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TFG: Development of an evaluation device for wireless networks on the body

B105 Electronic Systems Lab, of the Electronic Engineering Department, developed in the past several nodes called ‘Yetimote’, which work on the ISM frequencies of 433 MHz, 868 MHz and 2.4 GHz. During the last years, one of the main target’s laboratory has been the study of wireless networks over the human body (WBAN), composed by sensor nodes that are placed on different points of such human body to collect data for several purposes, usually for medical applications. However, the Yetimote node is addressed to use traditional wireless networks (WSN), due to its size and specific physical format.

The objective of this project was to adapt this node for evaluating and developing WBAN networks. To achieve this goal, one of the main printed circuit boards of the Yetimote node, called Cerberus, which is in fact the part in charge of carrying the wireless communications out, has been modified to make it more wearable.

On the other hand, the context of the project has been analyzed in more detail, describing WBAN networks in depth, the most common characteristics of these networks and their different usages. After a detailed analysis of the requirements to be fulfilled by the new board to be designed in the context of this work, a very deep study has been carried out about possible antennas to be used in this new solution. Finally, the specific choice of the antenna to be used in this work for each band was determined based on its characteristics. One of the electronic components which humans are more accustomed to is a wristwatch, so the PCB has been designed to be integrated inside an enclosure with this shape.

The next step was the electronic design and the PCB implementation of the new board called ‘Mini-Cerberus’, which has been designed using the Altium Designer tool. This new PCB will be connected to the rest of the Yetimote node through the board ‘Auxiliar’ which will be connected to the ‘Mini-Cerberus’ PCB through a flat cable. In addition, the ‘Mini-Cerberus’ board has several versions, one of them has a Pi-Network for each frequency band. Finally, the components were assembled using an industrial furnace and by manual welding. In the figure below, the previous ‘Cerberus’ PCB is shown in front of the new ‘Mini Cerberus’ prototype.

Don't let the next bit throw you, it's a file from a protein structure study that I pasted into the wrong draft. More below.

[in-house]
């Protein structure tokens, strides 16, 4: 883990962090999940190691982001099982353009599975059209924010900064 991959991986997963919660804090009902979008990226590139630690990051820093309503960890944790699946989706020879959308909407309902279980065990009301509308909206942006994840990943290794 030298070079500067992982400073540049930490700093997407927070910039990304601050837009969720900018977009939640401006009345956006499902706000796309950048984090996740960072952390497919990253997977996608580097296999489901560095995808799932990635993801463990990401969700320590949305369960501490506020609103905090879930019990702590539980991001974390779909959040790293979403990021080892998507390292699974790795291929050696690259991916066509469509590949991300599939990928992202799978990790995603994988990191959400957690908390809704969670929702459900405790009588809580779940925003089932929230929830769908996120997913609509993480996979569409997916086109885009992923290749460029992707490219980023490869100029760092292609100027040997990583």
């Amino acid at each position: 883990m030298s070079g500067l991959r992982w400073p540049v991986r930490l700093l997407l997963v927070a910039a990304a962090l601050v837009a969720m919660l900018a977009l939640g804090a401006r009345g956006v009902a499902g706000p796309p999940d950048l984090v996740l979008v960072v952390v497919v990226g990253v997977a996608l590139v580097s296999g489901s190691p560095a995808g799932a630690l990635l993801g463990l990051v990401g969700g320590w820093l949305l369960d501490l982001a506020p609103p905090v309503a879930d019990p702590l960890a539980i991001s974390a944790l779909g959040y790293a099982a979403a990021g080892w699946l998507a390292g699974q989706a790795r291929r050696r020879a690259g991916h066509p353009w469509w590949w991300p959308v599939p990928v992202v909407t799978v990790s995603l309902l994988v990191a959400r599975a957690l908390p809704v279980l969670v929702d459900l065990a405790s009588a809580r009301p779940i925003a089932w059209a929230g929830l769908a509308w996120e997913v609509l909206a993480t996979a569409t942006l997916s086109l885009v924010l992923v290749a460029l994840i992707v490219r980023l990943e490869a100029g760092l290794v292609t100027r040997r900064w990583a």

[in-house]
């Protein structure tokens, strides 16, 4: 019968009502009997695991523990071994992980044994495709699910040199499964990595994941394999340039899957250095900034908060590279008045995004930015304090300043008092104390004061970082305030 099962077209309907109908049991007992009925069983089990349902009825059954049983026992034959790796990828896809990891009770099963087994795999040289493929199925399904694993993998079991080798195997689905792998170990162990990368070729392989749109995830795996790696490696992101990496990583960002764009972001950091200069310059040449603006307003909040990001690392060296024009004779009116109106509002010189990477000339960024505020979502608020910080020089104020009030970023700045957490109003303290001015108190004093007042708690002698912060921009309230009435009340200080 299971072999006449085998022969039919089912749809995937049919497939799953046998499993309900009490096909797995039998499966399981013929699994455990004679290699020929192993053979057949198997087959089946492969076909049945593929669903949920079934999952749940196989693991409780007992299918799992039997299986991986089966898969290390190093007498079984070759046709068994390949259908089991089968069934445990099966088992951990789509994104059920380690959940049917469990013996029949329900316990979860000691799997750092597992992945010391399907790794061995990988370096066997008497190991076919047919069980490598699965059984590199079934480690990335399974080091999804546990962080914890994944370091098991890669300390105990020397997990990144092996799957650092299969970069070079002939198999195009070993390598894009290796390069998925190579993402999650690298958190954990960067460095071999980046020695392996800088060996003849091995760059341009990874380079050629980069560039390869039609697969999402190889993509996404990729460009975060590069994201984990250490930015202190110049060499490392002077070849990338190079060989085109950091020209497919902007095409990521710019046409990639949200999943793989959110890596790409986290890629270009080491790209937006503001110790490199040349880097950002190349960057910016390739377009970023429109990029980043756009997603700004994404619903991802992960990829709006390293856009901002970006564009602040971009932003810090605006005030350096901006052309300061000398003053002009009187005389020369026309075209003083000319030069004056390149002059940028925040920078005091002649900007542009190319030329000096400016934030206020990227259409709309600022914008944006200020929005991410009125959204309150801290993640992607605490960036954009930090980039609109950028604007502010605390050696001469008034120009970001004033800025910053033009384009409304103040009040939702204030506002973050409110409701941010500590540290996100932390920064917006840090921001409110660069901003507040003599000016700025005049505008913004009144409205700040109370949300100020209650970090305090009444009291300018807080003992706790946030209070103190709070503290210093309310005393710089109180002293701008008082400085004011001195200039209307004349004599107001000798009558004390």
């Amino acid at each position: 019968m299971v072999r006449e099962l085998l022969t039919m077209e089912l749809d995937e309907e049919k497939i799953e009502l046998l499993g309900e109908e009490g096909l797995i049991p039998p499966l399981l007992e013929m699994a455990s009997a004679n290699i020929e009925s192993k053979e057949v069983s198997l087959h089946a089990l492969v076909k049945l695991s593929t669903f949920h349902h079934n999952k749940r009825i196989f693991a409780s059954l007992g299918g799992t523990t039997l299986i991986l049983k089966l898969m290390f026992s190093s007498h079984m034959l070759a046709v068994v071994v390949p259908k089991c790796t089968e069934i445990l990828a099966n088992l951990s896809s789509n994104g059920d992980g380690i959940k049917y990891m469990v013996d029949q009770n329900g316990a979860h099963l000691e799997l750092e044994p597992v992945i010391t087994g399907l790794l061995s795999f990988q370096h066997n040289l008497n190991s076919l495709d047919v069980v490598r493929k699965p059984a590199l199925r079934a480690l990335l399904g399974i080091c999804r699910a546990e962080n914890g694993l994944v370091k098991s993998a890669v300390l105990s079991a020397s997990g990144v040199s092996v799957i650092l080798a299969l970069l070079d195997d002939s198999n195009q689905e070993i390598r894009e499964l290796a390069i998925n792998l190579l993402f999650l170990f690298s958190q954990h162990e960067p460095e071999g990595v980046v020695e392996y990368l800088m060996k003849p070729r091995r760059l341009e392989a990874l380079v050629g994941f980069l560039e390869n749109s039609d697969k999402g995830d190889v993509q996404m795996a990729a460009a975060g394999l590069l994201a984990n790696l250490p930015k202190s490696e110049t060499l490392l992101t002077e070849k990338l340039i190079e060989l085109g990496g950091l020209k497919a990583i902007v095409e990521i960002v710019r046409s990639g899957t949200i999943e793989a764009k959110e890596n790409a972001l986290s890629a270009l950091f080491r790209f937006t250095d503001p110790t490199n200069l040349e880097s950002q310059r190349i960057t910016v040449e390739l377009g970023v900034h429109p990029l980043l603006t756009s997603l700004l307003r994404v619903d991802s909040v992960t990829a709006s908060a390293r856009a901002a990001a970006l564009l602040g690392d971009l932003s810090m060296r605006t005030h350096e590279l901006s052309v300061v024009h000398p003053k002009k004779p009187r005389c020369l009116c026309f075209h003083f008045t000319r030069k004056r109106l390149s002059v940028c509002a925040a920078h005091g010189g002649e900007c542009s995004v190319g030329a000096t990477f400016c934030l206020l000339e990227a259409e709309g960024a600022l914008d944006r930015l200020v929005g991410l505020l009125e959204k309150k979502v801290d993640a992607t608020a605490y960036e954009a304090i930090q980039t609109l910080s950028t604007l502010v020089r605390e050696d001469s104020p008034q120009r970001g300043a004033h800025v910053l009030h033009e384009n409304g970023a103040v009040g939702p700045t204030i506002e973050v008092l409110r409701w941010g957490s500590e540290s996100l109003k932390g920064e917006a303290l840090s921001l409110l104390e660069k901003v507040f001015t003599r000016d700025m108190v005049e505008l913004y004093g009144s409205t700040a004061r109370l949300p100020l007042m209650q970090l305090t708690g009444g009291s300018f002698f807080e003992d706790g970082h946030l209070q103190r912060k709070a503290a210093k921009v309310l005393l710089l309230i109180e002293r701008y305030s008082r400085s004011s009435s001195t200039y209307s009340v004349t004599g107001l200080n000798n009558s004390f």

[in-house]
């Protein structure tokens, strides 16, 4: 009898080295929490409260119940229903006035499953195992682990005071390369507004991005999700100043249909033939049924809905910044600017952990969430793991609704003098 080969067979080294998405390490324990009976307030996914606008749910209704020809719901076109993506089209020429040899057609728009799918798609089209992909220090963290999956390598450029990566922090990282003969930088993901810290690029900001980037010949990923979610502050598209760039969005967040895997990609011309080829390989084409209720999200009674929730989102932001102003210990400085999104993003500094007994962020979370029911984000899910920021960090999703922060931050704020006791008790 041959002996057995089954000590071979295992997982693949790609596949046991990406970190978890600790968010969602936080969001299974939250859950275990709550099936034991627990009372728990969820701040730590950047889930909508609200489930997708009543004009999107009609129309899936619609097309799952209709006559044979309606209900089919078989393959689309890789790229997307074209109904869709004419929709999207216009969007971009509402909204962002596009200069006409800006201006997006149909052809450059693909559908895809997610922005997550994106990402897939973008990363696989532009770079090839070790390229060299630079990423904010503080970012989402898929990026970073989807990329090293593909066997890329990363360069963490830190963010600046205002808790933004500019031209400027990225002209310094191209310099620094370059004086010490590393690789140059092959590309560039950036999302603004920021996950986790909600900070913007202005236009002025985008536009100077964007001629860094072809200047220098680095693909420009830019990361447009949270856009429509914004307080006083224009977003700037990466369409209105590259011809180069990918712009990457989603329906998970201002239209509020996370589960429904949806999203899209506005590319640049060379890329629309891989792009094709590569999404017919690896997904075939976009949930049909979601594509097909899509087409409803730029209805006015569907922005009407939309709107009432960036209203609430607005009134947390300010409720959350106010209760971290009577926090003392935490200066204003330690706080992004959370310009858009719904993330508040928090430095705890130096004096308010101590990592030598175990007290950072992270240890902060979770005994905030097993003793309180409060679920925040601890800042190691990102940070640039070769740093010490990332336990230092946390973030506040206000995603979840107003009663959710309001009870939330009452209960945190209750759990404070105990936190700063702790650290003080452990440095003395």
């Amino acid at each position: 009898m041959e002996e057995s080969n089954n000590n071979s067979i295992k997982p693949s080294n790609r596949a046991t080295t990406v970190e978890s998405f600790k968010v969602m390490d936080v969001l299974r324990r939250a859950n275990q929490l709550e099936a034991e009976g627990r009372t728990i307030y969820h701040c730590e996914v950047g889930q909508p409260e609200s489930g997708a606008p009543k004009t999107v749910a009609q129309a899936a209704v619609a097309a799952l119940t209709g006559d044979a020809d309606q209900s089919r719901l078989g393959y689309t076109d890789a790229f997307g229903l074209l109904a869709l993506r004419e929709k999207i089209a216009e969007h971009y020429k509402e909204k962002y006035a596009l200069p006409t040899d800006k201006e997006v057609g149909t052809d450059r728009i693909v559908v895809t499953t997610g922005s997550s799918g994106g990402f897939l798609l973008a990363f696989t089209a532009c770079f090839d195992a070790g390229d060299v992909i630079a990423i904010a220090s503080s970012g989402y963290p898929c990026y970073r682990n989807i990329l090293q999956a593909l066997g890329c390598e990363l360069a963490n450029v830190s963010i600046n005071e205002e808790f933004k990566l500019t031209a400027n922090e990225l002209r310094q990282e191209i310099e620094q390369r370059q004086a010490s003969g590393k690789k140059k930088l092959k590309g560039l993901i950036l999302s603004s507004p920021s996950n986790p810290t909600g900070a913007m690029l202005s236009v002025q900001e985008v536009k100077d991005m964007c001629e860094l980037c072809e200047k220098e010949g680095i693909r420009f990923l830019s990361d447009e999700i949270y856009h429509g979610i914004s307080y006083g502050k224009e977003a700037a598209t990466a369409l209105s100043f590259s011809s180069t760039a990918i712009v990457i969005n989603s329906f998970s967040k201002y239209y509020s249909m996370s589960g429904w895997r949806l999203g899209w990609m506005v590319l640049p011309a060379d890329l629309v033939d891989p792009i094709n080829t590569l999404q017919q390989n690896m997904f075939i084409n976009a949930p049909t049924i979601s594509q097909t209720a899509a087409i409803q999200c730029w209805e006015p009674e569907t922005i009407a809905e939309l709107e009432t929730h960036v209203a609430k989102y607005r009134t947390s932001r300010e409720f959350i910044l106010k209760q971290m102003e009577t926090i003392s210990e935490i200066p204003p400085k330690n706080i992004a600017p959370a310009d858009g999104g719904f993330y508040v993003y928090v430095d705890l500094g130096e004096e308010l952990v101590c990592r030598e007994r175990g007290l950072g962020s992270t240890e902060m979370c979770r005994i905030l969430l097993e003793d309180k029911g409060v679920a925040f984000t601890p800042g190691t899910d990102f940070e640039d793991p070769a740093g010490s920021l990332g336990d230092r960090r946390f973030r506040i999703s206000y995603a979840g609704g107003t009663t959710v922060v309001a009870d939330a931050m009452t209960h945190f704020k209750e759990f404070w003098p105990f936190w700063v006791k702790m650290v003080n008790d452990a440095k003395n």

Additionally, some trials have been carried out in real environments to verify the correct operation of the developed design. Several tests have been performed in different real-world scenarios to study the performance of the new Mini-Cerberus board for different frequencies and transmission power values, and these results have been compared with those obtained for the original Cerberus board, which was used as reference or baseline.

In conclusion, it can be affirmed that the new ‘Mini-Cerberus’ PCB has a better performance in WBAN scenarios in the 433 MHz frequency band, while the 2,4 GHz frequency band has the worst performance of those studied. In relation to the Cerberus board, the new prototype has a lower performance compared to the original model, but this is an expected result due to the modifications made for its miniaturization

TFG: Design and Implementation of a Music Assistant on a Microcontroller-Based Platform

Main View

Throughout the years, music has been and continues to be one of the main forms of artistic and cultural expression of people. It could be defined as the art of combining rhythm, melody and harmony in a pleasant and enjoyable way to the listener. Rhythm is the element that relates music to time. The interpreter and/or composer can manage it at will, to transmit different emotions depending on the chosen pulse rate, the duration of the notes used $1000 payday loan, and the accents that some notes receive along the measure. To ensure a good melody and harmony we need to use a tuner. Taking into account the notes that belong to the key, the tuner ensures that this set of sounds are appropriate to form the melody. That is to say, that the sound produced when playing a key or a string corresponds to the one established in that position. The same thing happens with harmony. Harmony is in charge of combining two musical notes and making them sound in consonance, as in a chord.